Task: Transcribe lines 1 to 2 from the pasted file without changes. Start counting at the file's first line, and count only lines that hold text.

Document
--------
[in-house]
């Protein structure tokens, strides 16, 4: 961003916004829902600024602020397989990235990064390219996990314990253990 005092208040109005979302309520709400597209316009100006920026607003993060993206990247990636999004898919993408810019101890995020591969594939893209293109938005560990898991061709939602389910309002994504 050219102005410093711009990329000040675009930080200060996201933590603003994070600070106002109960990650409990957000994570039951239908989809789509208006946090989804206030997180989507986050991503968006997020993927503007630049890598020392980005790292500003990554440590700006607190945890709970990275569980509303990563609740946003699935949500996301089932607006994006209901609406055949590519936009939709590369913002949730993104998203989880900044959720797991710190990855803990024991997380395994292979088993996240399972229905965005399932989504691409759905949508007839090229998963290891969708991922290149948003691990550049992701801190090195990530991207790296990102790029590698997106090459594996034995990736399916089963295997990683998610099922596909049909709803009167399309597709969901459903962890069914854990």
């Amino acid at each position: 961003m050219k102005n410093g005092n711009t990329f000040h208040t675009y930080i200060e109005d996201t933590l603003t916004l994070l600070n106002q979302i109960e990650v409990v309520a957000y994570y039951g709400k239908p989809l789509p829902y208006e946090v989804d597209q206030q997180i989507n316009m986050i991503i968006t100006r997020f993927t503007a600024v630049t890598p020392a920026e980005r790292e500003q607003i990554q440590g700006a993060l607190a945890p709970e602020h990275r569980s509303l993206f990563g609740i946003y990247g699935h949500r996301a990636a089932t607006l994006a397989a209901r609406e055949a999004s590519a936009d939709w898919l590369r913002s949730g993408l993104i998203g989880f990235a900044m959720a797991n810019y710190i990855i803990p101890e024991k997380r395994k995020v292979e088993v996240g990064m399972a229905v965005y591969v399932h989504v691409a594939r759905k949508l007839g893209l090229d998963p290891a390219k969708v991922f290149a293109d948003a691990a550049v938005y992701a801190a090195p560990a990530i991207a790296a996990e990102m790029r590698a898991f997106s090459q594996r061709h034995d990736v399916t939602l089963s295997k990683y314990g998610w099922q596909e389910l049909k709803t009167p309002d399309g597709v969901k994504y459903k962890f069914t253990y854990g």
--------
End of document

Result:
[in-house]
């Protein structure tokens, strides 16, 4: 961003916004829902600024602020397989990235990064390219996990314990253990 005092208040109005979302309520709400597209316009100006920026607003993060993206990247990636999004898919993408810019101890995020591969594939893209293109938005560990898991061709939602389910309002994504 050219102005410093711009990329000040675009930080200060996201933590603003994070600070106002109960990650409990957000994570039951239908989809789509208006946090989804206030997180989507986050991503968006997020993927503007630049890598020392980005790292500003990554440590700006607190945890709970990275569980509303990563609740946003699935949500996301089932607006994006209901609406055949590519936009939709590369913002949730993104998203989880900044959720797991710190990855803990024991997380395994292979088993996240399972229905965005399932989504691409759905949508007839090229998963290891969708991922290149948003691990550049992701801190090195990530991207790296990102790029590698997106090459594996034995990736399916089963295997990683998610099922596909049909709803009167399309597709969901459903962890069914854990």